According to Edmo, “Listening to Sally Jewell as she canceled Devon’s energy leases made me feel hopeful for the future of the Badger-Two Medicine and for other native communities fighting for their sacred lands. My Blackfeet ancestors lived in a way that recognized and understood how a balanced ecosystem was key to their survival. I feel like it is my responsibility to help protect this land and the ecological knowledge because we still depend on the natural world for survival.”
Given that the region is surrounded on all but one side with protected lands, including Glacier National Park, it has a healthy environment that has allowed for wildlife to flourish. If these important ecological corridors are disrupted due to oil and gas drilling, an important place for Blackfeet culture will also be put at risk.
Preserving the sanctity of this special place from destructive drilling practices will have an impact that resonates beyond the Badger-Two Medicine area. The recent fight by the Sioux Indians and advocates at Standing Rock to defend sacred lands from the proposed Dakota Access Pipeline is another example pitting development against indigenous rights. Canceling and retiring the remaining oil and gas leases in the Badger-Two Medicine would send an important message and represent a tremendous step toward providing this profoundly important landscape and other native lands with the protection they warrant.
With support from the local community, both native and non-native, Edmo has dedicated the last two years to fighting these illegal oil leases.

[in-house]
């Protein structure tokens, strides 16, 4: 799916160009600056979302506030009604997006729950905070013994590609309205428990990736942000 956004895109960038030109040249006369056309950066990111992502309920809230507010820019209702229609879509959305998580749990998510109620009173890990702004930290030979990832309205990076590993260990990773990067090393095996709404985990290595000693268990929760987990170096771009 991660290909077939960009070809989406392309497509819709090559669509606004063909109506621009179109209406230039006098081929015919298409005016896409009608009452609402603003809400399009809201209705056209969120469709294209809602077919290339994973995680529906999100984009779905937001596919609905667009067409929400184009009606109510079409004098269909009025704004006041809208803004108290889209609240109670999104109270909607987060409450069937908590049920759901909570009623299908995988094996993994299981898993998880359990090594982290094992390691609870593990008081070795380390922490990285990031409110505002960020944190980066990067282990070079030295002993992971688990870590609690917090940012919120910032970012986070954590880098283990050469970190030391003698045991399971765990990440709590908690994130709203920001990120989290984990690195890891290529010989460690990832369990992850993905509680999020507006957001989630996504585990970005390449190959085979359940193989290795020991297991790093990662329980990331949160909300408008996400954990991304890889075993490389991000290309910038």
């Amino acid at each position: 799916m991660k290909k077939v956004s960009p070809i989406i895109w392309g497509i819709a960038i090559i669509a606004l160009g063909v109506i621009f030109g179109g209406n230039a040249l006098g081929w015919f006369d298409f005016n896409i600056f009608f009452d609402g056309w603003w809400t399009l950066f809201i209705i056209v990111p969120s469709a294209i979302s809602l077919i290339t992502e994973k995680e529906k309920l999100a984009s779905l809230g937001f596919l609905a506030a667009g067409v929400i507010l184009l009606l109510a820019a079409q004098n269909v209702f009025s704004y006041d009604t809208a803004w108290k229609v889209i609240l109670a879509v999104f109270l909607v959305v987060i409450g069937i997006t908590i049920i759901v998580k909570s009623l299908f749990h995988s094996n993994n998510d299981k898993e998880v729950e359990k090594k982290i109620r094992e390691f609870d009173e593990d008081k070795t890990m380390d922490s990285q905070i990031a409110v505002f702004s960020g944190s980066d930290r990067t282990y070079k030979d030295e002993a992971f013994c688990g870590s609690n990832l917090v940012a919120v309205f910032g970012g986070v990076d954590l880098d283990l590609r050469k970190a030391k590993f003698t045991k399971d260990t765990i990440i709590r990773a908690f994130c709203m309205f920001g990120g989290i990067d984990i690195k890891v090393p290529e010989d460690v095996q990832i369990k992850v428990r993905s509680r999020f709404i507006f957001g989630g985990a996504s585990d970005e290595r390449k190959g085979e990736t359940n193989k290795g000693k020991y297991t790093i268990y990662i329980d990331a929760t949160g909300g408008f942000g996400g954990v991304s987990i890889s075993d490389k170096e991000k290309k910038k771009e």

“I am learning what qualities make an effective leader in my community. If it wasn’t for the support of my mentors, my family and friends, as well those in the conservation community, I don’t think I would be on this career path,” she said. Edmo names Blackfeet Historic Preservation Officer John Murray as her mentor. “John was the first person I interviewed when I became involved. Because of him, I more clearly understand how Blackfeet culture is intertwined with the landscape.”
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Edmo spent much of October away from her children, sharing “Our Last Refuge,” a documentary chronicling the fight to protect the Badger-Two Medicine, with Montana audiences. Now back at home, Edmo recognizes there is much more work to do to protect native Indian land, but she remains hopeful, especially as support from conservation partners remains strong.
NPCA stands alongside Edmo, who noted, “My dream is that my children won’t have to be fighting the same fight we are today. I want them to see the land as continuous — without bounds. I hope that the next generation will feel their rights to this sacred space.”
About the author
Neena Mohan Communications/Media Intern
Neena Mohan is communications/media intern at NPCA's Oakland, California, office. She currently attends UC Berkeley where she is studying environmental economics and policy and environmental science.